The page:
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Head lice

This information was published by Bupa's Health Content Team and has been reviewed by appropriate medical or clinical professionals. To the best of their knowledge the information is current and based on reputable sources of medical evidence, however Bupa (Asia) Limited makes no representation or warranty as to the completeness or accuracy of the Content.

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Head lice are wingless insects that live on the scalp and neck. They are grey or brown, have six legs and are about 2 mm long when fully grown. There can be up to 12 adult head lice on an infested scalp at any one time. They may be embarrassing and occasionally uncomfortable but head lice are not generally a cause of illness.

Head lice live for about three weeks and the female can lay up to six eggs a day. She attaches them to the hair near the scalp and they hatch 7-10 days later. The unhatched eggs, which are called nits, are a yellow-white colour and are often mistaken for flakes of dry skin or dandruff. However, unlike dandruff, the nits stick to the hair and are difficult to remove.

Headlice should only be treated with insecticides when a living, moving louse has been found.


 About 80% of head lice infections are amongst children aged 4-16 years. They are usually caught via head-to-head contact, or more rarely by sharing hairbrushes, combs or hats. However, head lice cannot survive for long away from the scalp and those found in clothing are usually dying.

Head lice can be found in all types and lengths of hair. It is a common mistake to associate a head lice infection with dirty hair. They are equally happy living in clean hair.

Head lice infestation can cause an itchy head or neck or a rash, which is often worse behind the ears or on the back of the neck. However, a person may have been infested for several months before the itchiness is noticed, and some people may not report itching at all. Its important to check anyone who has been in contact with a confirmed case of head lice so that all cases can be treated and reinfestation prevented.

Other signs of head lice infection are nits stuck to the hair as they grow out, and the louse droppings, which look like a fine black powder and may be seen on pillows or sheets. If nits or droppings are spotted then further investigation is required.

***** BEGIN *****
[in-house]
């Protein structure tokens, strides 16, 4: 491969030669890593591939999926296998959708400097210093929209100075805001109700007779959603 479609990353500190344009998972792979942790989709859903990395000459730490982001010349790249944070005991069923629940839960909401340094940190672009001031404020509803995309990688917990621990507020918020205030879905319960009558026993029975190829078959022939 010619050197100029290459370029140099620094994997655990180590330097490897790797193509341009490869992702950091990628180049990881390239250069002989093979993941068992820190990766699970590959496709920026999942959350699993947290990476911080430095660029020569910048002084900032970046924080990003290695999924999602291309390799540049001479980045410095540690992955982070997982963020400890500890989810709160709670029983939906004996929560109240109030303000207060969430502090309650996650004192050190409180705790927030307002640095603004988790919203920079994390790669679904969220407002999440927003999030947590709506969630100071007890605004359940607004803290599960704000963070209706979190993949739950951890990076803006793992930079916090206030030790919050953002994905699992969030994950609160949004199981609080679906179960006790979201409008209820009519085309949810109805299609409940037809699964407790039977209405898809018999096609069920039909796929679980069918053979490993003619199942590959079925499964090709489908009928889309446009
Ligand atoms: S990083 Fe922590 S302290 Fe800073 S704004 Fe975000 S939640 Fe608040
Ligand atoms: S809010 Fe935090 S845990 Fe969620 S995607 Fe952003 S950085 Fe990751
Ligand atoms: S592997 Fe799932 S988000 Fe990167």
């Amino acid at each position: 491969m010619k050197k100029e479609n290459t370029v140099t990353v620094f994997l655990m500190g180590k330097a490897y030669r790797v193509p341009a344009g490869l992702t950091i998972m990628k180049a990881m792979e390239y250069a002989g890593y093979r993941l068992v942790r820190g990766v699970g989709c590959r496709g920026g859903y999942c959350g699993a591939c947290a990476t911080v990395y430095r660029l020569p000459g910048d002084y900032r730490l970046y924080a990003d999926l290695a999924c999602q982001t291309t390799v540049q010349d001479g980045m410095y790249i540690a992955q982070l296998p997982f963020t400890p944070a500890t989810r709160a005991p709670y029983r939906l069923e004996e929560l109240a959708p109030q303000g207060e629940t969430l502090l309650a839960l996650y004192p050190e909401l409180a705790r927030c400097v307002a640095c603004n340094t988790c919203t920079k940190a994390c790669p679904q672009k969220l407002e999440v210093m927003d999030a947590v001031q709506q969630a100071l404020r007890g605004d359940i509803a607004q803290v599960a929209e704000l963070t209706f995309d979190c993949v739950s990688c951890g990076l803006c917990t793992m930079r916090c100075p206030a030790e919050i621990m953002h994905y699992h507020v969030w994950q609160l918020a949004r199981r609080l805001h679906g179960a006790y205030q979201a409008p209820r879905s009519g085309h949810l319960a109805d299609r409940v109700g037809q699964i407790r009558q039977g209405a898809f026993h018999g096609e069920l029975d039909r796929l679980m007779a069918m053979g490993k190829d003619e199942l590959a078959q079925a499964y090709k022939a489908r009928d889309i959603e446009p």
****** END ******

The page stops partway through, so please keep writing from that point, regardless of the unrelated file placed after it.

Head lice are easier to detect on wet hair. The hair should be combed in sections using either a fine-toothed comb or a special nit comb – available from pharmacists. The hair may be easier to comb if conditioner is used (this should be rinsed off afterwards). It is important to comb the entire length of the hair from root to tip. After each stroke, the comb should be checked for lice. The hair may also be combed over a piece of paper or a bowl of water, which can then be checked for lice.

If a living head louse is found, its a good idea to tape it to a piece of paper and get the infection confirmed by a health professional (a school nurse or pharmacist, for example), who can advise on suitable treatments.

 Once a head lice infection is confirmed there are a number of treatments available:

  • Insecticides
  • Thorough and frequent combing (bug-busting)
  • "Alternative" treatments

The insecticides and alternative head lice treatments can be strong chemicals with the potential to cause side-effects. They should only be used on a confirmed head louse infection. When a confirmed infection is found in a household, all family members should be checked and anyone who has lice should be treated. Because of potential side-effects it is not a good idea to treat the whole family as a preventive measure. Insecticides and alternative treatments should only be used according to the instructions.


Some types are available over the counter, such as Malathion Vickmans and Quellada.

These insecticides are available in shampoos, lotions and liquids or cream rinses. Shampoos are not considered effective. The most effective insecticides are alcohol-based lotions, but these are not suitable for everyone. Liquids or cream rinses are water-based and are recommended for young children and for people who get asthma or eczema. Pregnant or breast-feeding women should check with their doctor or health visitor before using insecticides.

Resistance to insecticides has been reported and if one treatment fails, then another should be tried. A health professional or pharmacist can advise which is the best insecticide to use in a given area.

The treatment involves rubbing the insecticide lotion onto the scalp and hair and leaving it for a minimum of 12 hours before washing out. This will kill the living lice, but may not kill the eggs. The treatment should be repeated a week later to destroy any lice that have since hatched.